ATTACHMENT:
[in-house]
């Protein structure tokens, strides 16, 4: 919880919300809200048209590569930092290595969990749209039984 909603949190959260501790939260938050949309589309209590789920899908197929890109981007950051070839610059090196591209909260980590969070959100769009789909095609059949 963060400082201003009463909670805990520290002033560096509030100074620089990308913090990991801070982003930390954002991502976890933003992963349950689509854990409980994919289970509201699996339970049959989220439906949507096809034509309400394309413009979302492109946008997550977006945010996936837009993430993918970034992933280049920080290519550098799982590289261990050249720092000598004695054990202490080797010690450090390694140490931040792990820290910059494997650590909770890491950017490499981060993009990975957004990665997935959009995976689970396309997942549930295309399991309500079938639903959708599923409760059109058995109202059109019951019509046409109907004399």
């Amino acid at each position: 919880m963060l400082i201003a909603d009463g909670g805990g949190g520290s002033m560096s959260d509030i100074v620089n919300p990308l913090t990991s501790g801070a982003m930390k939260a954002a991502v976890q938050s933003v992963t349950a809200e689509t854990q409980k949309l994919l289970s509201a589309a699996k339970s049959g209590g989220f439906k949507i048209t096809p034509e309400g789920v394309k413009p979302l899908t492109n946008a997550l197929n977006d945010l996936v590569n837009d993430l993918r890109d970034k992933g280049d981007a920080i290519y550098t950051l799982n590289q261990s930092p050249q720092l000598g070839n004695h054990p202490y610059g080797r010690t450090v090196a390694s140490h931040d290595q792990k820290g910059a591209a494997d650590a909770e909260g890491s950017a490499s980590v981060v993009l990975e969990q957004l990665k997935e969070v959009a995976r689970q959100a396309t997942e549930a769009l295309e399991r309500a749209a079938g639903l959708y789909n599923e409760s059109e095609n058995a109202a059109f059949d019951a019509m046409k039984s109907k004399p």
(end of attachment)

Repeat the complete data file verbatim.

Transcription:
[in-house]
């Protein structure tokens, strides 16, 4: 919880919300809200048209590569930092290595969990749209039984 909603949190959260501790939260938050949309589309209590789920899908197929890109981007950051070839610059090196591209909260980590969070959100769009789909095609059949 963060400082201003009463909670805990520290002033560096509030100074620089990308913090990991801070982003930390954002991502976890933003992963349950689509854990409980994919289970509201699996339970049959989220439906949507096809034509309400394309413009979302492109946008997550977006945010996936837009993430993918970034992933280049920080290519550098799982590289261990050249720092000598004695054990202490080797010690450090390694140490931040792990820290910059494997650590909770890491950017490499981060993009990975957004990665997935959009995976689970396309997942549930295309399991309500079938639903959708599923409760059109058995109202059109019951019509046409109907004399």
């Amino acid at each position: 919880m963060l400082i201003a909603d009463g909670g805990g949190g520290s002033m560096s959260d509030i100074v620089n919300p990308l913090t990991s501790g801070a982003m930390k939260a954002a991502v976890q938050s933003v992963t349950a809200e689509t854990q409980k949309l994919l289970s509201a589309a699996k339970s049959g209590g989220f439906k949507i048209t096809p034509e309400g789920v394309k413009p979302l899908t492109n946008a997550l197929n977006d945010l996936v590569n837009d993430l993918r890109d970034k992933g280049d981007a920080i290519y550098t950051l799982n590289q261990s930092p050249q720092l000598g070839n004695h054990p202490y610059g080797r010690t450090v090196a390694s140490h931040d290595q792990k820290g910059a591209a494997d650590a909770e909260g890491s950017a490499s980590v981060v993009l990975e969990q957004l990665k997935e969070v959009a995976r689970q959100a396309t997942e549930a769009l295309e399991r309500a749209a079938g639903l959708y789909n599923e409760s059109e095609n058995a109202a059109f059949d019951a019509m046409k039984s109907k004399p």